"...I will show my love to the one I called ‘Not my loved one. I will say to those called ‘Not my people,’ ‘You are my people’; and they will say, ‘You are my God.’” - Hosea 2:23b
I believe this quote fits perfectly with the mission and purpose of Alpha. Alpha is in the business of reaching people who are not (yet) God's people and drawing them, in the power of the Holy Spirit, into a relationship in which they become God's people. This verse proclaims the best news in the world because, in effect, it proclaims that the gospel is for everyone, even those who can't believe it is for them, and those for whom we sometimes can't believe it is meant. It means, implicitly, that whatever one has done in the past; however far one has strayed or run from God, Jesus Christ came and died on the cross so that anything one has ever done wrong, no matter how bad, or even so seemingly petty,can be forgiven. And let's face it - no matter where we are, or see ourselves, on the spectrum of goodness to badness, our need for Christ is exactly the same. Each of us needs to receive the salvation purchased for us by Christ on the cross. There is no sliding scale.

Sometimes these ones God is speaking to through the prophet Hosea are the ones furthest from Him. They may seem like the ones least likely to be considered God's people. They may be people who never expected they could be acceptable; who never felt they were worthy of having God bring them into a relationship with Himself. In fact, they may never have known, thought  or even been aware that such a relationship was possible or existed.

We owe it to them, we owe it to God, to inform them that this relationship is possible. We have been ordered by God to do it. This is a relationship they cannot even understand or comprehend until they are in it. Nor could we, before we experienced it. Our human words cannot convey the hint of a beginning of an inkling of what this relationship is like. But through our words, and by our encouragement on an Alpha course, and especially the hearing of His word, the Holy Spirit can bring life to even what might seem like the deadest heart.

If anyone comes to God, hat in hand, so to speak, through Jesus Christ, God will never say, "You are not mine."

He has said so.



Thursday, 7 August 2014

When Alpha "Doesn't Work(?)"

From time to time I hear of a church who was disappointed in the Alpha they ran. Practically without exception, the problem stems from one of the following key departures from recommended Alpha procedures:

1. Failure to invite. Michael Harvey says that 80 to 95 percent of people in a typical church just plain don't intend to invite anyone to an Alpha. An Alpha in such a church is doomed to run through its own existing members and then to fritter away. I have heard of people who have taken Alpha and loved it, but still refuse, or more likely are afraid to, invite anyone to the next one. But an invitational culture is key to any ongoing success with alpha. Without it, the danger is that Alpha will shrivel and atrophy.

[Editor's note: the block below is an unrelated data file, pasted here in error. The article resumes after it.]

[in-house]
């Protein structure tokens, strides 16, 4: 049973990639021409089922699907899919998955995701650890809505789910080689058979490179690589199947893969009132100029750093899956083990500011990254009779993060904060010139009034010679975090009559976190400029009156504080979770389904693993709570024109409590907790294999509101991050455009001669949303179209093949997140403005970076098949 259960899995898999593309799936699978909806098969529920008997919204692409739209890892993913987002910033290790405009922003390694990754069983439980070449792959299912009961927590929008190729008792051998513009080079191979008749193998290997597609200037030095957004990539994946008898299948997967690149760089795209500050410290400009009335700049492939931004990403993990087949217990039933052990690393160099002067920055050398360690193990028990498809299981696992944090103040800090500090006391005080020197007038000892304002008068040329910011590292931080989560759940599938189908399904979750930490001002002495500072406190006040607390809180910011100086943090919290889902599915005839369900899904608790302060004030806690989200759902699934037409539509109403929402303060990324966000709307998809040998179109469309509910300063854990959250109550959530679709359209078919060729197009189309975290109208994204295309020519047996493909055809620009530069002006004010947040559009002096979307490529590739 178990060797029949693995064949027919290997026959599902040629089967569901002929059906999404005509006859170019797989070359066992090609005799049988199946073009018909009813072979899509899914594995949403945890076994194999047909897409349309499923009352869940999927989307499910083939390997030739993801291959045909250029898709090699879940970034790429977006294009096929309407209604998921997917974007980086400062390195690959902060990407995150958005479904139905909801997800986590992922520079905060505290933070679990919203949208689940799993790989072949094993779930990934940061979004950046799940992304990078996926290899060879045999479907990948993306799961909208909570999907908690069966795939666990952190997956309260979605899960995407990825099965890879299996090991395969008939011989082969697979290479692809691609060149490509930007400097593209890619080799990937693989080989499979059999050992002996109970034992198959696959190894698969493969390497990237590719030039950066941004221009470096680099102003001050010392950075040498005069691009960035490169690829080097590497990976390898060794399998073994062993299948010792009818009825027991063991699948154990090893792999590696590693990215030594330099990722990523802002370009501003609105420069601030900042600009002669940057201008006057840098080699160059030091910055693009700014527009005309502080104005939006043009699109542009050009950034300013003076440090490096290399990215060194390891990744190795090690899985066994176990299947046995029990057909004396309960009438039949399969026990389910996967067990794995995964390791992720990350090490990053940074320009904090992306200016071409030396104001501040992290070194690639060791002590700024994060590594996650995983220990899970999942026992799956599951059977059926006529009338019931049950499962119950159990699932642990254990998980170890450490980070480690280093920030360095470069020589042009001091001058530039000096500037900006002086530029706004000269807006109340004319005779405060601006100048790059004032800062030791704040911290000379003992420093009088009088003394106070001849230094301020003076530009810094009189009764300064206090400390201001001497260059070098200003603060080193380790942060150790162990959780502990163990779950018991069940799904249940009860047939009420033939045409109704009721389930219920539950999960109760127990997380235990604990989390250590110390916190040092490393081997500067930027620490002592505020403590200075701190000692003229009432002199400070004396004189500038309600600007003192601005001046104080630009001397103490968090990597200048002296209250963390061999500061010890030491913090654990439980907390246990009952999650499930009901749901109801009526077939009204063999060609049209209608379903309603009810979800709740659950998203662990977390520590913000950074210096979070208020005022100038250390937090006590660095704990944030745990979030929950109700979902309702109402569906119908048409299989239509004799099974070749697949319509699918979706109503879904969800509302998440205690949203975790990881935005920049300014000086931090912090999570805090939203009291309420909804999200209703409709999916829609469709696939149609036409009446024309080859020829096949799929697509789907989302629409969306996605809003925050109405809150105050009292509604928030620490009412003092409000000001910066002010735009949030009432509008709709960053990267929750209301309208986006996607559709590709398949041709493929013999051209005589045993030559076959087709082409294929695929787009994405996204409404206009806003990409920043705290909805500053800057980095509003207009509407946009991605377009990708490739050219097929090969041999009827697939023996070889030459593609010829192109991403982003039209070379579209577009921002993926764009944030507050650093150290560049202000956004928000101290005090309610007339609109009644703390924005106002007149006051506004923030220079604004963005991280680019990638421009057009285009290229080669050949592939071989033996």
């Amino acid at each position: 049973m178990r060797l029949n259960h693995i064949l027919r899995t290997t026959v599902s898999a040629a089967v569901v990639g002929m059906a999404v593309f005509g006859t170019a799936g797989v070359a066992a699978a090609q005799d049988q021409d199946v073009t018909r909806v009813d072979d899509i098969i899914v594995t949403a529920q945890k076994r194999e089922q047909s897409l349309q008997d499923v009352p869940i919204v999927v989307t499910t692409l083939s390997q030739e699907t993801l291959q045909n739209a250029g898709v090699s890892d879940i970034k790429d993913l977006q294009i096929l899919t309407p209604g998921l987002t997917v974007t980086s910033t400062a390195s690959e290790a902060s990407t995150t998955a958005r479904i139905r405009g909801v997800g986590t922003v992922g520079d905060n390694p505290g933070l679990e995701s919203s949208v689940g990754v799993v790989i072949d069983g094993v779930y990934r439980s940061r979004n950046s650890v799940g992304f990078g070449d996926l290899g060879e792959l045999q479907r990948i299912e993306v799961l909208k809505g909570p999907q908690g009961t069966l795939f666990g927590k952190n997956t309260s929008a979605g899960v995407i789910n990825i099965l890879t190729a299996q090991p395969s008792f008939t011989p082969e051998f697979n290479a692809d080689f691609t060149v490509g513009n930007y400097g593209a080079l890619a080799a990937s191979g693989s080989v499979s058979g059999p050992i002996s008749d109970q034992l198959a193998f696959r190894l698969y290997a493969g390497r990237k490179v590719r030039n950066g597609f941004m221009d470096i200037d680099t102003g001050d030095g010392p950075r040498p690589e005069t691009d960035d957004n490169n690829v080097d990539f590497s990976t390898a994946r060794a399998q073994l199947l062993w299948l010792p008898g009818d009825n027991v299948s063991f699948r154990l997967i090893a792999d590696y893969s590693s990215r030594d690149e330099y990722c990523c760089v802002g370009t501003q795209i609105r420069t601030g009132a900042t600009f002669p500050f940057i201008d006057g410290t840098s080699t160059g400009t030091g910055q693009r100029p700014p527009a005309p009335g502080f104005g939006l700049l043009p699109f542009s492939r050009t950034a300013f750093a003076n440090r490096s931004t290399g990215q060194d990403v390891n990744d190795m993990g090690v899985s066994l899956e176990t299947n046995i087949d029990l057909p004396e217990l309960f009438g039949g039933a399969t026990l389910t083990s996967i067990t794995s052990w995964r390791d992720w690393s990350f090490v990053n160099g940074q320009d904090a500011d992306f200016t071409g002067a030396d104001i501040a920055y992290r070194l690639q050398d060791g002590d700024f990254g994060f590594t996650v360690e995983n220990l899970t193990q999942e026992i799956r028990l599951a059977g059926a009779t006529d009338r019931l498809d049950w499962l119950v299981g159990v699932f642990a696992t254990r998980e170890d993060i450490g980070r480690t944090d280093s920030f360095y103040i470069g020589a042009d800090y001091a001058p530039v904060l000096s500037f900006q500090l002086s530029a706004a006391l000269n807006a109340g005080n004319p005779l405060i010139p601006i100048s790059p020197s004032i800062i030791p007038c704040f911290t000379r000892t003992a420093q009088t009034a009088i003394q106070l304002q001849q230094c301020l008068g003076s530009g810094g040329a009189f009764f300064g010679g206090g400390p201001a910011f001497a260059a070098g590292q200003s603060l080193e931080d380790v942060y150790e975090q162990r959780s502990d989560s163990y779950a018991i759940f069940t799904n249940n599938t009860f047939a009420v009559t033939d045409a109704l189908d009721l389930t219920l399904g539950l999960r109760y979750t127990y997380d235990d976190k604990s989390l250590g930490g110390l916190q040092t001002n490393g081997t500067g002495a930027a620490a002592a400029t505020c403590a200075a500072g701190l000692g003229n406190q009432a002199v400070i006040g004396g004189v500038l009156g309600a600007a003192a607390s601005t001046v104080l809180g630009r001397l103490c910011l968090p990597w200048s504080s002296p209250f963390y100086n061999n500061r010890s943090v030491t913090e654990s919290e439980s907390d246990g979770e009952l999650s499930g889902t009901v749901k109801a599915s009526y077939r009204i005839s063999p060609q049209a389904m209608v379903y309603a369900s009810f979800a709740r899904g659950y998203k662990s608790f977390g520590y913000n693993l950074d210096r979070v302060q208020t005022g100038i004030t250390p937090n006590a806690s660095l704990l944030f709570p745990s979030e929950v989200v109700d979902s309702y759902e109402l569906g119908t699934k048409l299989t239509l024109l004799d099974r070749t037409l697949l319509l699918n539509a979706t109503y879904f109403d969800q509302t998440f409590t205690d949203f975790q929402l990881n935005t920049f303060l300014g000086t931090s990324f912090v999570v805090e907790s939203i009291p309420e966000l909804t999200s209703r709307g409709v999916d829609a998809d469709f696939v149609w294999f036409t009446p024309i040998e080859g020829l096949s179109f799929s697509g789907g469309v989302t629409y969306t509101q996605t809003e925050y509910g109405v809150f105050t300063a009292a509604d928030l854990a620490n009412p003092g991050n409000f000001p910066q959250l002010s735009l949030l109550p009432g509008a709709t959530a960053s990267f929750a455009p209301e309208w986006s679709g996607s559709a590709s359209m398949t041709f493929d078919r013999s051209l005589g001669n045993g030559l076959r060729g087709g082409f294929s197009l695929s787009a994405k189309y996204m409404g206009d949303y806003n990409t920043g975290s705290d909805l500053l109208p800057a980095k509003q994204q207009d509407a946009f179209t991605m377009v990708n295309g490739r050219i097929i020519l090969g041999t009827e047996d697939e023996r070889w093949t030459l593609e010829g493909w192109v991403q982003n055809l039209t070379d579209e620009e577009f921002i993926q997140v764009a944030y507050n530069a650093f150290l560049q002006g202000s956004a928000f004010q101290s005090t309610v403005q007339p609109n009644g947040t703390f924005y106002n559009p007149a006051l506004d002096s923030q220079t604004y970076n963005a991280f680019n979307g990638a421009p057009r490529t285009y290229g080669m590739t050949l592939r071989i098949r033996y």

2. Skipping the weekend away. The ideal weekend away is just that - getting the whole group to a retreat centre for at least a Friday evening and a Saturday. I always loved these times and found them almost like a holiday. It gives guests the opportunity to spend an evening and at least one day in a peaceful setting, not having to worry about housekeeping or meal preparation, and being able to focus in a concerted way on the topics of the weekend. These topics, of course, are on the Person and work of the Holy Spirit. Next best is to run the weekend in either another church facility or even in the usual venue, but it must indeed be included in any successful Alpha.

Some churches  avoid these topics on theological grounds. However, it doesn't matter on what grounds they avoid the weekend away, the effect is the same - that is, the course loses a great deal of its effectiveness. Even in conversation with the pastor of such a church, I have said, in effect, "Don't try to avoid the subject. It's like not telling your teenager about the facts of life, hoping they won't hear from anyone else." Any Christian, new or otherwise, is going to hear and wonder about Spiritual gifts and especially the gift of tongues. They will hear from someone, so why not show Alpha's teaching on the subject, then discuss it in the context of their specific denomination's teaching.

3. Small group leaders too vocal, too strong or too opinionated. Alpha training is intended to address this, but invariably there are those who slip through the cracks. Even in some of my own courses, no matter how many times or how strongly I try to get through, sometimes there is a small group leader who talks too much, tries too insistently to share his own opinion, or tries to correct guests' thoughts or questions.

I have been involved in Alpha courses for over 20 years and I can say confidently that when it is run right, it works. Even Pastors or leaders I speak with, in whose Alpha's they have been disappointed, don't usually criticize the Alpha material itself (with, perhaps, the theological exception mentioned above). The Alpha recipe is sound, but if anything is left out, it's not really Alpha.